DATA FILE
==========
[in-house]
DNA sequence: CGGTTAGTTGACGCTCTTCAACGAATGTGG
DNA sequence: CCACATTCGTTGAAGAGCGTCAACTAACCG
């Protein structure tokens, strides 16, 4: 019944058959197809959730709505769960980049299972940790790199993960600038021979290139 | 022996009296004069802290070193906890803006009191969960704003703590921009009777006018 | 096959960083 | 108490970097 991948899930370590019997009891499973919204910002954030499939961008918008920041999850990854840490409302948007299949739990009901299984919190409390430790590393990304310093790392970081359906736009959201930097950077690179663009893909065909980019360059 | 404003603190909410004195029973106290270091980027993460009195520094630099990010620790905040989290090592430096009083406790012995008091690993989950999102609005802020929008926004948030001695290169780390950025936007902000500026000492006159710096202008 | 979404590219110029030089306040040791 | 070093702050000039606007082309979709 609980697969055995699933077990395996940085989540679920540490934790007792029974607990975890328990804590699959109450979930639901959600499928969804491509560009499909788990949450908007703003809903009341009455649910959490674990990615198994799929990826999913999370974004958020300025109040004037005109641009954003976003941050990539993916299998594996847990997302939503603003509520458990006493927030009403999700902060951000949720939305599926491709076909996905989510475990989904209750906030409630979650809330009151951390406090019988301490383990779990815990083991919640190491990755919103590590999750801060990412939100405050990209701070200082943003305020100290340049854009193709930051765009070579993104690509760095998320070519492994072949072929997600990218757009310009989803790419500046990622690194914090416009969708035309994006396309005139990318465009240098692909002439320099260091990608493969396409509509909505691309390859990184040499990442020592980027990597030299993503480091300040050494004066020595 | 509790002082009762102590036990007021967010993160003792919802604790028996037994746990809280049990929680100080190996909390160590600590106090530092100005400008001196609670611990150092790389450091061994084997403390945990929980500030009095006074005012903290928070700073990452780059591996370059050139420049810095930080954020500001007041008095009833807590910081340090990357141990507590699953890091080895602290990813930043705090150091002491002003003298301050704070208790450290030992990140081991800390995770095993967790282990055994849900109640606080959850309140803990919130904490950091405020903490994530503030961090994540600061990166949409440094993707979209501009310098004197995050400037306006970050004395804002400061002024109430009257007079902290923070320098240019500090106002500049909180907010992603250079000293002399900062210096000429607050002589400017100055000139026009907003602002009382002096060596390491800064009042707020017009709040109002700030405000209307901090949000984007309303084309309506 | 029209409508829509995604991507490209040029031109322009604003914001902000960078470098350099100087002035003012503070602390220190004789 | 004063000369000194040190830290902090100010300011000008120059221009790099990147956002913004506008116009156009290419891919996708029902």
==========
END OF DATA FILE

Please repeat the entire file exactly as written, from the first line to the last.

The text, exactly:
[in-house]
DNA sequence: CGGTTAGTTGACGCTCTTCAACGAATGTGG
DNA sequence: CCACATTCGTTGAAGAGCGTCAACTAACCG
């Protein structure tokens, strides 16, 4: 019944058959197809959730709505769960980049299972940790790199993960600038021979290139 | 022996009296004069802290070193906890803006009191969960704003703590921009009777006018 | 096959960083 | 108490970097 991948899930370590019997009891499973919204910002954030499939961008918008920041999850990854840490409302948007299949739990009901299984919190409390430790590393990304310093790392970081359906736009959201930097950077690179663009893909065909980019360059 | 404003603190909410004195029973106290270091980027993460009195520094630099990010620790905040989290090592430096009083406790012995008091690993989950999102609005802020929008926004948030001695290169780390950025936007902000500026000492006159710096202008 | 979404590219110029030089306040040791 | 070093702050000039606007082309979709 609980697969055995699933077990395996940085989540679920540490934790007792029974607990975890328990804590699959109450979930639901959600499928969804491509560009499909788990949450908007703003809903009341009455649910959490674990990615198994799929990826999913999370974004958020300025109040004037005109641009954003976003941050990539993916299998594996847990997302939503603003509520458990006493927030009403999700902060951000949720939305599926491709076909996905989510475990989904209750906030409630979650809330009151951390406090019988301490383990779990815990083991919640190491990755919103590590999750801060990412939100405050990209701070200082943003305020100290340049854009193709930051765009070579993104690509760095998320070519492994072949072929997600990218757009310009989803790419500046990622690194914090416009969708035309994006396309005139990318465009240098692909002439320099260091990608493969396409509509909505691309390859990184040499990442020592980027990597030299993503480091300040050494004066020595 | 509790002082009762102590036990007021967010993160003792919802604790028996037994746990809280049990929680100080190996909390160590600590106090530092100005400008001196609670611990150092790389450091061994084997403390945990929980500030009095006074005012903290928070700073990452780059591996370059050139420049810095930080954020500001007041008095009833807590910081340090990357141990507590699953890091080895602290990813930043705090150091002491002003003298301050704070208790450290030992990140081991800390995770095993967790282990055994849900109640606080959850309140803990919130904490950091405020903490994530503030961090994540600061990166949409440094993707979209501009310098004197995050400037306006970050004395804002400061002024109430009257007079902290923070320098240019500090106002500049909180907010992603250079000293002399900062210096000429607050002589400017100055000139026009907003602002009382002096060596390491800064009042707020017009709040109002700030405000209307901090949000984007309303084309309506 | 029209409508829509995604991507490209040029031109322009604003914001902000960078470098350099100087002035003012503070602390220190004789 | 004063000369000194040190830290902090100010300011000008120059221009790099990147956002913004506008116009156009290419891919996708029902």